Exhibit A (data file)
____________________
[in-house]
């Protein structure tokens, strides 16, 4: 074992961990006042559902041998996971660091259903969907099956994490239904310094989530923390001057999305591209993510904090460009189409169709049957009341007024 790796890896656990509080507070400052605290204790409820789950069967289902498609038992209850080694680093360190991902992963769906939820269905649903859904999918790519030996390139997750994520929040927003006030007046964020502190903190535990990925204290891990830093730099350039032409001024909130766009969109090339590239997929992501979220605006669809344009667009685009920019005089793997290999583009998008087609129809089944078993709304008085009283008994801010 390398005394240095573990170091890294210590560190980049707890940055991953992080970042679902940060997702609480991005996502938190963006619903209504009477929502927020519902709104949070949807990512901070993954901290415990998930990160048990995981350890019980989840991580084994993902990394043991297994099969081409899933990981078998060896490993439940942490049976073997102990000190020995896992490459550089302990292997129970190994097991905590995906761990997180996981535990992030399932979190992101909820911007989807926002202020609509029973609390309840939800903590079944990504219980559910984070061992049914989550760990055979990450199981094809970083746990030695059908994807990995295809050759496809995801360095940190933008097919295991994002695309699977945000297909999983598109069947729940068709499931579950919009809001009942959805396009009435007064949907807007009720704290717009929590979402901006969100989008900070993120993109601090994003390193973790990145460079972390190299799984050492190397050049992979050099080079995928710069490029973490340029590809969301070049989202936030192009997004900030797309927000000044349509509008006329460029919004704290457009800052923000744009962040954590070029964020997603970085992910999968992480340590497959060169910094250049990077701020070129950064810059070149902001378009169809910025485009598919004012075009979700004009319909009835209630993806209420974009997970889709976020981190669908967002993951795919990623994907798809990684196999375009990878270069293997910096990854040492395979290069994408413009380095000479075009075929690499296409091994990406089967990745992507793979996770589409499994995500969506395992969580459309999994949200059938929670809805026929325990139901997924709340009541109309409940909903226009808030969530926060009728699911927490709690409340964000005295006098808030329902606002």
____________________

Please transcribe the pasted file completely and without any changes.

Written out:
[in-house]
């Protein structure tokens, strides 16, 4: 074992961990006042559902041998996971660091259903969907099956994490239904310094989530923390001057999305591209993510904090460009189409169709049957009341007024 790796890896656990509080507070400052605290204790409820789950069967289902498609038992209850080694680093360190991902992963769906939820269905649903859904999918790519030996390139997750994520929040927003006030007046964020502190903190535990990925204290891990830093730099350039032409001024909130766009969109090339590239997929992501979220605006669809344009667009685009920019005089793997290999583009998008087609129809089944078993709304008085009283008994801010 390398005394240095573990170091890294210590560190980049707890940055991953992080970042679902940060997702609480991005996502938190963006619903209504009477929502927020519902709104949070949807990512901070993954901290415990998930990160048990995981350890019980989840991580084994993902990394043991297994099969081409899933990981078998060896490993439940942490049976073997102990000190020995896992490459550089302990292997129970190994097991905590995906761990997180996981535990992030399932979190992101909820911007989807926002202020609509029973609390309840939800903590079944990504219980559910984070061992049914989550760990055979990450199981094809970083746990030695059908994807990995295809050759496809995801360095940190933008097919295991994002695309699977945000297909999983598109069947729940068709499931579950919009809001009942959805396009009435007064949907807007009720704290717009929590979402901006969100989008900070993120993109601090994003390193973790990145460079972390190299799984050492190397050049992979050099080079995928710069490029973490340029590809969301070049989202936030192009997004900030797309927000000044349509509008006329460029919004704290457009800052923000744009962040954590070029964020997603970085992910999968992480340590497959060169910094250049990077701020070129950064810059070149902001378009169809910025485009598919004012075009979700004009319909009835209630993806209420974009997970889709976020981190669908967002993951795919990623994907798809990684196999375009990878270069293997910096990854040492395979290069994408413009380095000479075009075929690499296409091994990406089967990745992507793979996770589409499994995500969506395992969580459309999994949200059938929670809805026929325990139901997924709340009541109309409940909903226009808030969530926060009728699911927490709690409340964000005295006098808030329902606002």